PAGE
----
Mr L's Projects

Getting Started

So you've decided you want to learn to code. That's wonderful! A great place to start is to complete some of the activities. Choose ones that look fun and interesting to you. The ones marked "Blocks" are the simplest to start with. I loved doing the minecraft activities.

Once you are feeling like you would like more control over what you are making, it's time to start learning some proper programming languages. I will introduce some below. Website

Scratch (Games & Animations)

Instead of text, the Scratch language uses blocks of code you can click together. This makes it simple to use, but you can still make almost anything you can imagine.

  1. Go to the main page and play some of the projects other people have made.
  2. Next, go to the ideas section and go through some of the lessons to help you get started.
  3. Finally, you should be ready to make your own games and animations.
Scratch Website

If you are not sure how to do something in Scratch, the Scratch wiki is really useful. Also, you can get some help in the forums. Good luck and have fun!

HTML & CSS (Making Websites)

These two languages let you write your own webistes in code! I created this website using them.

  1. Look at the code in the first box below. That's called HTML. It sets out the basic structure of the page. Click on 'Result' to see what this website looks like when the code is run. It looks OK, but it's a bit boring, right?
  2. Look at the next box. This has the same HTML, but click on 'CSS' to see the added CSS code. This gives the style of the page such as colour and font. Click on 'Result' to see what this page looks like. Better?
  3. On the second box, click on 'Edit in JSFiddle' and mess around with the code yourself. Maybe you could change the color? Or something else?

Let's look at three versions of another website... one with just html, one with CSS added, and one with a bit of JavaScript (see next section).

If you would like to learn how to do all of this, have great tutorials. They also have examples to look up if you want to do something specific to your site. You can mess around making things with what you've learnt using code playgrounds like JSFiddle or Codepen.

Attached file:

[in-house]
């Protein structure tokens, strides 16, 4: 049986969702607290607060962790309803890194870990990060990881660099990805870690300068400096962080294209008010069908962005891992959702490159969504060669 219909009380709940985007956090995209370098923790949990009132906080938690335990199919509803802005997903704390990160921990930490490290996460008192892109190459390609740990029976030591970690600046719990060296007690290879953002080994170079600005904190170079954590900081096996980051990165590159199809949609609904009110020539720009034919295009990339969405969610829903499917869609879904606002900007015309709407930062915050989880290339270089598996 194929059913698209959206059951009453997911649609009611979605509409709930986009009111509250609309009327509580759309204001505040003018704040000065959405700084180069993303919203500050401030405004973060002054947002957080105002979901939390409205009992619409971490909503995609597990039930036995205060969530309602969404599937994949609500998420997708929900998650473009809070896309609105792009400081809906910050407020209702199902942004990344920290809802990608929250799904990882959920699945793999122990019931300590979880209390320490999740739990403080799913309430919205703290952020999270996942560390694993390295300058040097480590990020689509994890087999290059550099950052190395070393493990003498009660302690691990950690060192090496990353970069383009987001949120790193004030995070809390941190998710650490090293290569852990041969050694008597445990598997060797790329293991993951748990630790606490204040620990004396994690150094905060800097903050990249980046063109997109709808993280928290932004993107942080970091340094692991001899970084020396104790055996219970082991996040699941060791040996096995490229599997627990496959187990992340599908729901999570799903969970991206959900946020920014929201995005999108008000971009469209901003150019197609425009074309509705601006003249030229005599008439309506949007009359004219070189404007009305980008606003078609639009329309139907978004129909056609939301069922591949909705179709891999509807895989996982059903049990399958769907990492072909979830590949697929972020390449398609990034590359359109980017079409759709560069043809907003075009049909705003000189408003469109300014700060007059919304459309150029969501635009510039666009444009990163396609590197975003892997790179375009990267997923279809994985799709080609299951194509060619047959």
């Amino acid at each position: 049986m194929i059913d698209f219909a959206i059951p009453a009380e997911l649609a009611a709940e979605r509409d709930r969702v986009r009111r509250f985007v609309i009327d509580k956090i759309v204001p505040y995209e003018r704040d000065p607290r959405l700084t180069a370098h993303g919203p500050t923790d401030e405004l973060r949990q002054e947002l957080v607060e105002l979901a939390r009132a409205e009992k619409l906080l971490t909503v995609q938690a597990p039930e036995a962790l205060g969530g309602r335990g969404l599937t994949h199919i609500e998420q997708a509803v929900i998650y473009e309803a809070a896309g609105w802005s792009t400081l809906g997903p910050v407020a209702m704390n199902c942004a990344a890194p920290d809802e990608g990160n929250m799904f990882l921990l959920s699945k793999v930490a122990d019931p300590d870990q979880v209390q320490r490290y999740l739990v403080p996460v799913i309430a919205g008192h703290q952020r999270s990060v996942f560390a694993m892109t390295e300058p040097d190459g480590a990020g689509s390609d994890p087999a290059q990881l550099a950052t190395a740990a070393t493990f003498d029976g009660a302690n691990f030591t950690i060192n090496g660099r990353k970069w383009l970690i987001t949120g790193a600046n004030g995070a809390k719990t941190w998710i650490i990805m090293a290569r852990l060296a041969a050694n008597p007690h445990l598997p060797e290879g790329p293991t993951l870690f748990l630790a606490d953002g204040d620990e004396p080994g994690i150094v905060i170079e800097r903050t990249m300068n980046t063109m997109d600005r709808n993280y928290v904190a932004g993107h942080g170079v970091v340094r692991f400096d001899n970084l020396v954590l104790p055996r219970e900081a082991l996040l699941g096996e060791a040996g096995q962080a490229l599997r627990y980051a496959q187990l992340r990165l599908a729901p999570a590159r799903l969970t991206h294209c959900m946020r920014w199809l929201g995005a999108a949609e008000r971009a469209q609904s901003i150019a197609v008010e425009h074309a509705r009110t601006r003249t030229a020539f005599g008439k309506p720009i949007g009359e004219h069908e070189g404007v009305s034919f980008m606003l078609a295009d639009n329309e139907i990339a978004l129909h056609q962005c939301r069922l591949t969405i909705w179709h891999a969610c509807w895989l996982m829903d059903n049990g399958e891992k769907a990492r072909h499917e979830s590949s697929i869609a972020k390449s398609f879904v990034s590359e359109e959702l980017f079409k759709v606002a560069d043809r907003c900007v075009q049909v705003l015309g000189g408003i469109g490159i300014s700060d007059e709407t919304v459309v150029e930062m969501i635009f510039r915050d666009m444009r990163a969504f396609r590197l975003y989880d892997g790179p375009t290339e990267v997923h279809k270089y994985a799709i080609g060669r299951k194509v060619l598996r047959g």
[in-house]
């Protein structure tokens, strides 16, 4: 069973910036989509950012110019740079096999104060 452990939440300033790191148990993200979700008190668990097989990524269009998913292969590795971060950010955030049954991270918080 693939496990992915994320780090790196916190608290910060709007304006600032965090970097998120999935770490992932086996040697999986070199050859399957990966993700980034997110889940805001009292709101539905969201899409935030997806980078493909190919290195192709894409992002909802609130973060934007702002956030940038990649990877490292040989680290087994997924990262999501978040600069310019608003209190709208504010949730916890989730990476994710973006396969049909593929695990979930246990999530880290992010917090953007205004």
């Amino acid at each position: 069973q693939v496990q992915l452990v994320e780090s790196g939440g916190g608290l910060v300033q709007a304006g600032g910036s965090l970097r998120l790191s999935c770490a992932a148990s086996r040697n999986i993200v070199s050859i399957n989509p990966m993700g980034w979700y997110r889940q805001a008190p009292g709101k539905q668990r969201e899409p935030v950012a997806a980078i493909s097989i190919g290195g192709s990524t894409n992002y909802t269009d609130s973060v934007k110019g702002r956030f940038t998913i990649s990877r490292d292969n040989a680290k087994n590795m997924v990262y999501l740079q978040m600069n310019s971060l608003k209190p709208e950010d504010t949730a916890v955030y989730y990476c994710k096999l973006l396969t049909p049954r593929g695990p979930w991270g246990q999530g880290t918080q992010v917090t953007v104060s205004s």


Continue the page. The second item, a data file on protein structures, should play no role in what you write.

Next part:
JavaScript (Web Games and More!)

Learning JavaScript is a bit harder than Scratch, because it uses text instead of blocks. However, you can make even more complex programs, and you can run JavaScript code in any web browser (e.g. Chrome or Firefox).

Check out the JavaScript code in the box. It might look scary, but don't panic! Click on 'result' to see what it does. Did you notice the code had a few Math.random() commands? Click on 'result' a few more times and see what happens!

Want to try out some JavaScript coding for yourself? WoofJS is a wonderful website designed to help Scratch users transition to JavaScript. Crunchzilla lets you learn the basics of actual JavaScript code you can run in any browser.

Woof JS Code Maven

Python (Almost Anything)

Python is one of the most widely-used programming languages. It is text-based (like JavaScript), but is still set out in a simple and clear way. The box below has some Python code. Why don't you hit 'play' (top left) and see what happens? Try changing 'draw_circle' to 'draw_triangle', 'draw_square' or 'draw_star'.

Want to make a random story generator in Python (with lots of help)? Click here!